CLEVELAND (AP) — Ohio Attorney General Dave Yost filed a complaint Friday with the state Elections Commission over the former Ohio House speaker's use of more than $900,000 in campaign contributions to pay attorneys defending him in a federal racketeering case.
Yost said in the complaint that Rep. Larry Householder, a Perry County Republican, violated campaign finance laws and that a 1996 advisory opinion from the Elections Commission makes clear campaign funds can't be used for an elected official's criminal defense.
“Accordingly, Householder, Friends of Larry Householder, and Mr. Householder's criminal defense attorneys were on notice that expenditures were not appropriate,” the complaint said.
In an interview Friday, Yost said the conversion of campaign funds to pay for an elected official's criminal defense is a first-degree misdemeanor.
“It's important to do this, to send a message to every other politician what the rules are and the fact they need to be observed,” Yost said.
Householder is accused of masterminding a $60 million bribery scheme secretly funded by FirstEnergy Corp. to win a $1 billion legislative bailout for two Ohio nuclear plants. The plants were operated by a wholly owned subsidiary of FirstEnergy when the legislation was approved in July 2019.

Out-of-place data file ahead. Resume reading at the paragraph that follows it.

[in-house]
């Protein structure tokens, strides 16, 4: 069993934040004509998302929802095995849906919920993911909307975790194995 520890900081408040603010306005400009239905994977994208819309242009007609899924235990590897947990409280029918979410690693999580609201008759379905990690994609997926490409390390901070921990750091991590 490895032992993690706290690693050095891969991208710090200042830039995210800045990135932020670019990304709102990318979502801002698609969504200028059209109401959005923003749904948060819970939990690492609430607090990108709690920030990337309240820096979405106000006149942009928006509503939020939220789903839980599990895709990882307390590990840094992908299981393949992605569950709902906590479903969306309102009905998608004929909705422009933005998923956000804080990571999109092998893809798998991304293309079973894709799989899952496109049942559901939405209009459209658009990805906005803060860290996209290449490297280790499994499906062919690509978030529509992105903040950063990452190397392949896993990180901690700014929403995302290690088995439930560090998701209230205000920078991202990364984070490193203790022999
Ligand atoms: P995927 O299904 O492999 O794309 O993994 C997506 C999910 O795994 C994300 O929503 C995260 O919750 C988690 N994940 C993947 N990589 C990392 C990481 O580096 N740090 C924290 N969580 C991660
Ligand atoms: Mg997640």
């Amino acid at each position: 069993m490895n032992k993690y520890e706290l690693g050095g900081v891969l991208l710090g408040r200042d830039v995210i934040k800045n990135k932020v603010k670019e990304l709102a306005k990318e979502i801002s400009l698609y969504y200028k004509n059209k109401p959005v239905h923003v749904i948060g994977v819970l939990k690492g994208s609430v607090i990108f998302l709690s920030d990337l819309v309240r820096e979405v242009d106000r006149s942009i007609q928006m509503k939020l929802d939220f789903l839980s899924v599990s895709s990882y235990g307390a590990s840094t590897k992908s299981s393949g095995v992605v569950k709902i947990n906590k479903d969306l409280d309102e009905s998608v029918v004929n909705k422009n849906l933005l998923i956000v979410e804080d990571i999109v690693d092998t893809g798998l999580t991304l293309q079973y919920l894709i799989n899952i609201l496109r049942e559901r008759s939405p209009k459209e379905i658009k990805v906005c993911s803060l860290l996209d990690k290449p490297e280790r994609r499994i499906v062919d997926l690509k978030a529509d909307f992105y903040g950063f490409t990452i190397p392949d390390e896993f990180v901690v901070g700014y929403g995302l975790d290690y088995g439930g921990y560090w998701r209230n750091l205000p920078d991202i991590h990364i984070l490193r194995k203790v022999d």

Householder and four others was arrested in July of this year and subsequently indicted on racketeering charges. All five men have pleaded not guilty.
The Ohio Elections Commission has issued opinions over the years that the use of campaign funds to pay legal fees for a criminal defense is not appropriate.
Householder's campaign expenditure report, filed on Thursday, shows his campaign committee last month paid the Cleveland law firm Marein & Bradley a total of $660,000, and the Cleveland firm McCarthy Lebit Crystal & Liffman a total of $260,000.
Messages seeking comment were left with the two firms Friday.